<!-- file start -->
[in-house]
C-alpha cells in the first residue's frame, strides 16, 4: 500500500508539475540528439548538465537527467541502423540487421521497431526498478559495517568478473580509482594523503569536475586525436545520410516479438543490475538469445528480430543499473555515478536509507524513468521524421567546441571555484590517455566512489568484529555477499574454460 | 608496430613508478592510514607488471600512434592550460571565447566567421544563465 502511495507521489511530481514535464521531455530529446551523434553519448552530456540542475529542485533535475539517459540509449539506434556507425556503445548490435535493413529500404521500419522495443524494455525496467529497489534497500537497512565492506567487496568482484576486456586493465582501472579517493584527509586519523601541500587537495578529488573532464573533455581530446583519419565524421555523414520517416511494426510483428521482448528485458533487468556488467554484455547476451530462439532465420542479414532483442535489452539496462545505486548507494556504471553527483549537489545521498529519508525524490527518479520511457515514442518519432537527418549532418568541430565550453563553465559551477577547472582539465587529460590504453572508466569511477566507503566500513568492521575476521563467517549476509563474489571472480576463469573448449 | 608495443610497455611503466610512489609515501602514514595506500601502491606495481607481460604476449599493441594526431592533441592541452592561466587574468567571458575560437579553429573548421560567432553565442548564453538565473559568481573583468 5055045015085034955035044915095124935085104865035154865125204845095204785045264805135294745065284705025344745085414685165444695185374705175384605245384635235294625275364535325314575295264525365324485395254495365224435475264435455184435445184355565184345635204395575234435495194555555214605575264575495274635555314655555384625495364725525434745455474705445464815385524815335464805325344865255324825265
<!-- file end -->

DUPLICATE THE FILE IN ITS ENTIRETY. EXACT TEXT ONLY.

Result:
[in-house]
C-alpha cells in the first residue's frame, strides 16, 4: 500500500508539475540528439548538465537527467541502423540487421521497431526498478559495517568478473580509482594523503569536475586525436545520410516479438543490475538469445528480430543499473555515478536509507524513468521524421567546441571555484590517455566512489568484529555477499574454460 | 608496430613508478592510514607488471600512434592550460571565447566567421544563465 502511495507521489511530481514535464521531455530529446551523434553519448552530456540542475529542485533535475539517459540509449539506434556507425556503445548490435535493413529500404521500419522495443524494455525496467529497489534497500537497512565492506567487496568482484576486456586493465582501472579517493584527509586519523601541500587537495578529488573532464573533455581530446583519419565524421555523414520517416511494426510483428521482448528485458533487468556488467554484455547476451530462439532465420542479414532483442535489452539496462545505486548507494556504471553527483549537489545521498529519508525524490527518479520511457515514442518519432537527418549532418568541430565550453563553465559551477577547472582539465587529460590504453572508466569511477566507503566500513568492521575476521563467517549476509563474489571472480576463469573448449 | 608495443610497455611503466610512489609515501602514514595506500601502491606495481607481460604476449599493441594526431592533441592541452592561466587574468567571458575560437579553429573548421560567432553565442548564453538565473559568481573583468 5055045015085034955035044915095124935085104865035154865125204845095204785045264805135294745065284705025344745085414685165444695185374705175384605245384635235294625275364535325314575295264525365324485395254495365224435475264435455184435445184355565184345635204395575234435495194555555214605575264575495274635555314655555384625495364725525434745455474705445464815385524815335464805325344865255324825265